Put humanitarian concerns—for example, that we should step in to stop the slaughter of innocents—completely to the side.
Never mind the slaughter of innocents—this crew loves each other to pieces, bodies of dead children be damned.
A few weeks later the monks laid siege to a Muslim-owned abattoir in Colombo to halt the slaughter of cattle.
slaughter, in a serious black pantsuit and silver heels, emphasized a mantra.
They rely on the doctrine of takfir to justify the slaughter of women and children, the elderly, and the ill.
If the injury be extensive, the best thing the farmer can do is to slaughter the animal.
Such a slaughter of prices as then occurred was, perhaps, without precedent.
slaughter further surmised, from personal observations, that the northern tribes would remain loyal to the United States.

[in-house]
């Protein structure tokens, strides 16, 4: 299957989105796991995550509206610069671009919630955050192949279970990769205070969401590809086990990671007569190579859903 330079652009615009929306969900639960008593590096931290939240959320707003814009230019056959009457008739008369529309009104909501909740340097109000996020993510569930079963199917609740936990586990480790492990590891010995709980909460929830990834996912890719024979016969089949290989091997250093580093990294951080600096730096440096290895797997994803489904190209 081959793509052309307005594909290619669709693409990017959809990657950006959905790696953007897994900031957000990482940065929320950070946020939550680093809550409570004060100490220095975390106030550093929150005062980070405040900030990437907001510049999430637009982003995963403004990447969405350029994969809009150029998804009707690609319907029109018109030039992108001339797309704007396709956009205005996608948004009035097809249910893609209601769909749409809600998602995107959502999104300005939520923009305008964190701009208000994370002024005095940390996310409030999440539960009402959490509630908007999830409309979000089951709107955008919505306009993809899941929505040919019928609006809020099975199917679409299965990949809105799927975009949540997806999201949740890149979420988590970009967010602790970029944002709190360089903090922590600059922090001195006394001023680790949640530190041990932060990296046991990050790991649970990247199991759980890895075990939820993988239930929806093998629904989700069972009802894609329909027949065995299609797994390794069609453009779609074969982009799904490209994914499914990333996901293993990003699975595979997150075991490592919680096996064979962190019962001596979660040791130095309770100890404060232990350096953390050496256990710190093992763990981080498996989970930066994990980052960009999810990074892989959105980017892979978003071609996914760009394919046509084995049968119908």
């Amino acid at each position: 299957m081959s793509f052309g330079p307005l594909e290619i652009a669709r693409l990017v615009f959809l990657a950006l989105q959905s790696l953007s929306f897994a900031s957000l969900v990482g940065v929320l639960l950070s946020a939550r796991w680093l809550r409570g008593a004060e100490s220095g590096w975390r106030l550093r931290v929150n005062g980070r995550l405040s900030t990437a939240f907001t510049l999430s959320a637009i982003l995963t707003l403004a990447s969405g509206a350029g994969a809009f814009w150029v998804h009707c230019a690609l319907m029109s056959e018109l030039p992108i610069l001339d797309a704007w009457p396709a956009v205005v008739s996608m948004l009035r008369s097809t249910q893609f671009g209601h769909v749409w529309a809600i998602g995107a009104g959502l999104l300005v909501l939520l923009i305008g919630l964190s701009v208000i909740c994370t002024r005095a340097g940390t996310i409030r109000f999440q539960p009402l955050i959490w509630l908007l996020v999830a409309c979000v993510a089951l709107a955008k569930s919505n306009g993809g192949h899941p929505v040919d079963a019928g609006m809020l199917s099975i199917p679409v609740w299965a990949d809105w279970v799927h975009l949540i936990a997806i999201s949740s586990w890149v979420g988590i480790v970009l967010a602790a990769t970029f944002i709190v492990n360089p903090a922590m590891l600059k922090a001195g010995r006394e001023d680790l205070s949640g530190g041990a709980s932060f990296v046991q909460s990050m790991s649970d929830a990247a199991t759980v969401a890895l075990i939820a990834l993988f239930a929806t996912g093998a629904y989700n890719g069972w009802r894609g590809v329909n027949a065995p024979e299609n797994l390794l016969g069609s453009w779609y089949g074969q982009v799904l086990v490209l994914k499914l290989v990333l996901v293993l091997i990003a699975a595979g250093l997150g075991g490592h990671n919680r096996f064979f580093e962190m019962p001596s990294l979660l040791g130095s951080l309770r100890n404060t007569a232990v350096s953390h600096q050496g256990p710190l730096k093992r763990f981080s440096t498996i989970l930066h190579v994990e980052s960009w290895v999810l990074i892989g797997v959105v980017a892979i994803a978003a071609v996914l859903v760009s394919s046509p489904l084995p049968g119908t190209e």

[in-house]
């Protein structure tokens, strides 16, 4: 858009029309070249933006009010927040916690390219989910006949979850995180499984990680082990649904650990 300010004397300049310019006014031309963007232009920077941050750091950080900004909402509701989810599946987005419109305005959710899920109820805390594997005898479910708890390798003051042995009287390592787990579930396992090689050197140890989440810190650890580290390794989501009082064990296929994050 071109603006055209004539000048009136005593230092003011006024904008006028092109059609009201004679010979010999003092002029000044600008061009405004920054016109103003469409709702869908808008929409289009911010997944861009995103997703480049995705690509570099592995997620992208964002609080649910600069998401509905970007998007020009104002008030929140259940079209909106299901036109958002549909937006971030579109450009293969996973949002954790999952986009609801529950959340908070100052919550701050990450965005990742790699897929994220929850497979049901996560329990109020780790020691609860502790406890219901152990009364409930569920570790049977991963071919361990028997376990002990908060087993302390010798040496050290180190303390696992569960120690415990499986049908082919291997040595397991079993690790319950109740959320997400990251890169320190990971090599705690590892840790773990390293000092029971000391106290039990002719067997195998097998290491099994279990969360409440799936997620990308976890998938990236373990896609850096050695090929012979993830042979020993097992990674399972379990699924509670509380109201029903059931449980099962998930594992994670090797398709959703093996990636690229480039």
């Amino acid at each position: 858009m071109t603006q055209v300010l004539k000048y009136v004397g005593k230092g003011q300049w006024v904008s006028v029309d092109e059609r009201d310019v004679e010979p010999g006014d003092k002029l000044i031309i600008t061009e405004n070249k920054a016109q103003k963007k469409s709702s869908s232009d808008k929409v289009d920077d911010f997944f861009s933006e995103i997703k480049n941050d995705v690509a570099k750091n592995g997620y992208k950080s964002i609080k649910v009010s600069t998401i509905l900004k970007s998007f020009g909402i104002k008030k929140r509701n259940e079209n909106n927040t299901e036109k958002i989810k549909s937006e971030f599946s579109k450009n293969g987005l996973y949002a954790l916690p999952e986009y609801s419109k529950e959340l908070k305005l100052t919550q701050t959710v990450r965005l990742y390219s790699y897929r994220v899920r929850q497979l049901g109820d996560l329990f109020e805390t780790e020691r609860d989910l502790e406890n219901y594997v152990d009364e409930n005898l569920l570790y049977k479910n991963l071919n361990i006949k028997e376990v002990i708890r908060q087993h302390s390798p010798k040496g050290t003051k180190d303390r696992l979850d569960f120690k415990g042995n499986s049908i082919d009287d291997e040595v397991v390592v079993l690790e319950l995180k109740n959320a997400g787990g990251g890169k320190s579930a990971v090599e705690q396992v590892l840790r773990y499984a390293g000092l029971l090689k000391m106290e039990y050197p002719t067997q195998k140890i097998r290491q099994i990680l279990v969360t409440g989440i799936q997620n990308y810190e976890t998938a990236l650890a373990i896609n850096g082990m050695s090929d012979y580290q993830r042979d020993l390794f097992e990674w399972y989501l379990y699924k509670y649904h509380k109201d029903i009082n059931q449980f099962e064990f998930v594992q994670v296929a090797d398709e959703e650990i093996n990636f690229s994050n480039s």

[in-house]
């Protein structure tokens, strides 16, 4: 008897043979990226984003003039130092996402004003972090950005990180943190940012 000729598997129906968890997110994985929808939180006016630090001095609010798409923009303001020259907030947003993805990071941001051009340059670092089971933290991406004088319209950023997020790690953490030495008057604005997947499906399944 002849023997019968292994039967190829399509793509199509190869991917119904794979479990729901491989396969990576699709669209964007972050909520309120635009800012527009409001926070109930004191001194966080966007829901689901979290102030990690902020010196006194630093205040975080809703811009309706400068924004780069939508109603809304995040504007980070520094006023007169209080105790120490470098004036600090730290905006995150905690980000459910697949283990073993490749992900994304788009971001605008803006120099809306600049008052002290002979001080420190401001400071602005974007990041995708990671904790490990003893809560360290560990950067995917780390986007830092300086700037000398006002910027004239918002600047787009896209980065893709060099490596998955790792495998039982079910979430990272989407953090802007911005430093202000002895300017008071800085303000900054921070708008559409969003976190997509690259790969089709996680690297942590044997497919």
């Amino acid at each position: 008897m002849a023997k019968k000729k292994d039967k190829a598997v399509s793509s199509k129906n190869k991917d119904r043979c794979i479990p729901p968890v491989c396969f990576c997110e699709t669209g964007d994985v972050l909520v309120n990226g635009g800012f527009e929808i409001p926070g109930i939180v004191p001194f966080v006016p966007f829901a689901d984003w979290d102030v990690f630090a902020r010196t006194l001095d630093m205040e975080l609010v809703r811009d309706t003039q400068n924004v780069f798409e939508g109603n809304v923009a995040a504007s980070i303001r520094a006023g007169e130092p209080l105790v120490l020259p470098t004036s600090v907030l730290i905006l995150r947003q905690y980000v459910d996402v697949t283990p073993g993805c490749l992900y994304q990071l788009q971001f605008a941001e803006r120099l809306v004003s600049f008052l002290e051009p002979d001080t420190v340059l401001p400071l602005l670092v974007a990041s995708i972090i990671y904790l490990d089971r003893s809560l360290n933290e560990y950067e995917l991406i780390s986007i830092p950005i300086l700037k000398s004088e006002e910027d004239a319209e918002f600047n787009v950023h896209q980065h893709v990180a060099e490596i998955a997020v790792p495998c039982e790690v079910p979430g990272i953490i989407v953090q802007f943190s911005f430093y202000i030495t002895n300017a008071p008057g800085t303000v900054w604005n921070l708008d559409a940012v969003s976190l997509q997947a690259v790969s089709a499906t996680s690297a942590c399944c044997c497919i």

He did not contemplate a general insurrection and slaughter.
It was impossible to guard the prisoners while repelling the attack, and a slaughter of them had begun, when the enemy withdrew.
c.1300, "killing of a cattle or sheep for food, killing of a person," from a Scandinavian *slahtr, akin to Old Norse slatr "a butchering, butcher meat," slatra "to slaughter," slattr "a mowing" from Proto-Germanic *slukhtis, related to Old Norse sla "to strike" (see slay (v.)) + formative suffix (cf. laugh/laughter). Meaning "killing of a large number of persons in battle" is attested from mid-14c. Old English had slieht "stroke, slaughter, murder, death; animals for slaughter;" cf. sliehtswyn "pig for killing."
1530s, "butcher an animal for market," from slaughter (n.). Meaning "slay wantonly, ruthlessly, or in great numbers" is from 1580s. Related: Slaughtered; slaughtering.